Macular Degeneration is a progressive eye disease, typically seen in older people, distinguished by gradual vision loss in the central part of the visual field. It’s the primary cause of serious vision loss in individuals 60 years of age or older. Because the condition continues to develop, as a person grows old, it’s commonly known as AMD (Age-Related Macular Degeneration). Even though the disease is virtually never a complete and absolute blinding disorder, it can, however, be an important source of visual impairment. Dr. David O’Day, M.D. and his team of experts can diagnose and treat Macular Degeneration using the most advanced tools and techniques available today.

Types of Age Related Macular Degeneration

Dry Form: The dry form of AMD is characterized by the existence of yellowish deposits known as “drusen” in the macula. A few tiny drusen may not produce noticeable changes in a person’s vision. But, if they keep growing in size and proliferating, they could result in a distortion or dimming of vision that individuals notice the most when they try to read. Most people with AMD have the dry form and generally lose some part of their central vision. But, the dry form can also eventually lead to the wet form.

Wet Form: The wet form of AMD is characterized by the development irregular blood vessels from the choroid just beneath the macula. This is referred to as Choroidal Neovascularization. These particular blood vessels tend to leak fluid and blood into the retina producing distorted vision that makes straight lines appear wavy. Other aspects include blind spots and central vision loss and may lead to a complete loss of central vision in someone. If you’re experiencing any of these symptoms, contact Charleston Cornea & Refractive Surgery as soon as possible.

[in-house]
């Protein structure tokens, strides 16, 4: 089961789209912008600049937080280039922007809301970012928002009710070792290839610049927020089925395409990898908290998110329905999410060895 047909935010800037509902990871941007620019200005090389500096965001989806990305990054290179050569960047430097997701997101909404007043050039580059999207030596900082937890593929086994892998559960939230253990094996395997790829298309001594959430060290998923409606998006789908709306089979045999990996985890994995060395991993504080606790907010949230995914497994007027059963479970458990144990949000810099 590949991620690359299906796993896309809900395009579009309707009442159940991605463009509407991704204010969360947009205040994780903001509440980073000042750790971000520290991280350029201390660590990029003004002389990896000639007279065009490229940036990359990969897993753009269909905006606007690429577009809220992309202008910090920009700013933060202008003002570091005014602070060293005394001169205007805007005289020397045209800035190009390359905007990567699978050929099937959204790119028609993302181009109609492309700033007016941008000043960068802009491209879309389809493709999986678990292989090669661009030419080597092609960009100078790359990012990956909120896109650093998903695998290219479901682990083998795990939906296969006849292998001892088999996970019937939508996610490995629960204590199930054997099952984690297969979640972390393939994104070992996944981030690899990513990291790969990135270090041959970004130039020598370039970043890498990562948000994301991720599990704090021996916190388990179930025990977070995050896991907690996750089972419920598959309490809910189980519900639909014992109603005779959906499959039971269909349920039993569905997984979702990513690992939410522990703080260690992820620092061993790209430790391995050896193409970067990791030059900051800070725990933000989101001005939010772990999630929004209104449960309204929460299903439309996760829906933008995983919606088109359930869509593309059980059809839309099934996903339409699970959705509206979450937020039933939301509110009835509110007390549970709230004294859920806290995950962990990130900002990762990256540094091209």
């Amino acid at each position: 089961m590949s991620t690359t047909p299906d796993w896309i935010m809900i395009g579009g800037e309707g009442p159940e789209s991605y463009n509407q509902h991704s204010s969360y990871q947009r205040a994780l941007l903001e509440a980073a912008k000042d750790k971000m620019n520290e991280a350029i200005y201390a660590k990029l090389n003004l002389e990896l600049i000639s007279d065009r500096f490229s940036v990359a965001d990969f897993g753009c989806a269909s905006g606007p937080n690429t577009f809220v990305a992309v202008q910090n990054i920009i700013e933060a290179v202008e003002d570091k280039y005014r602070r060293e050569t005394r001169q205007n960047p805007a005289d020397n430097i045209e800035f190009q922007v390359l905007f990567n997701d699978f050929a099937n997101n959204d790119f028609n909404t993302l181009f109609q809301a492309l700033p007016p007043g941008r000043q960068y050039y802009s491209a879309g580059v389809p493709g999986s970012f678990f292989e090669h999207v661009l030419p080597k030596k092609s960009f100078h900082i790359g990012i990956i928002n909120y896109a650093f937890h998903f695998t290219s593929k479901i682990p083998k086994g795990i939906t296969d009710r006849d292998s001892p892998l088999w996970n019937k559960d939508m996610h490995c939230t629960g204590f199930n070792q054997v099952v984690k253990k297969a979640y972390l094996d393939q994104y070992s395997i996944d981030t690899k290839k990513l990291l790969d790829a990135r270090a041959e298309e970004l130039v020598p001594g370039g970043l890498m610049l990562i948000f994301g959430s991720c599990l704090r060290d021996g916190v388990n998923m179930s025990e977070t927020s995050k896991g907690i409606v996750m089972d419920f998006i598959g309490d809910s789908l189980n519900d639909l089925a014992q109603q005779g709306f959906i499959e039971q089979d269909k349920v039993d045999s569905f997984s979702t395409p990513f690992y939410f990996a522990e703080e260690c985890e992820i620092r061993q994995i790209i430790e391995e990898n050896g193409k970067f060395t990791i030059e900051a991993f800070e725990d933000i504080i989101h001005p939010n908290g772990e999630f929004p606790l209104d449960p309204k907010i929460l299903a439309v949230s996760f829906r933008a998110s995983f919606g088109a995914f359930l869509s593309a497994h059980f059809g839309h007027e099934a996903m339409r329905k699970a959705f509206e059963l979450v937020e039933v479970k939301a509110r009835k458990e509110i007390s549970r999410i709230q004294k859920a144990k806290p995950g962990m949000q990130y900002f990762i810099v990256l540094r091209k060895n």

Risk Factors

AMD is more widespread in the elderly. In fact, it’s the primary cause of a serious loss of vision in people age 60 and over. AMD may have a hereditary aspect, which means it could possibly be passed along from generation to generation. If you have a family history of AMD, the risk goes up for developing the disease. Here are some other risk factors:

  • Smoking
  • High cholesterol
  • High blood pressure
  • Being fair skinned
  • Female
  • Obesity
  • Light eye color


In the initial stages of AMD, no noticeable symptoms may be present until it affects both eyes. Usually, one of the first signs of AMD is a blurry, dim spot in the center of your line of vision. The spot may darken or grow bigger in size over time. Other symptoms include:


Presently, there isn’t any cure for AMD. However, treatment may work to prevent further vision loss or diminish the ongoing progression of the condition a great deal. Many available options include:

  • Photodynamic laser therapy
  • Anti-angiogenesis drugs
  • Laser therapy
  • Low vision aids
  • Vitamins

If you are experiencing any of the symptoms listed here and suspect you may have Macular Degeneration, contact our expert eye care team at Charleston Cornea & Refractive Surgery at one of three locations. The centers are conveniently located in Mount Pleasant, North Charleston, and Myrtle Beach SC. Call us at (843) 856-5275 for more information.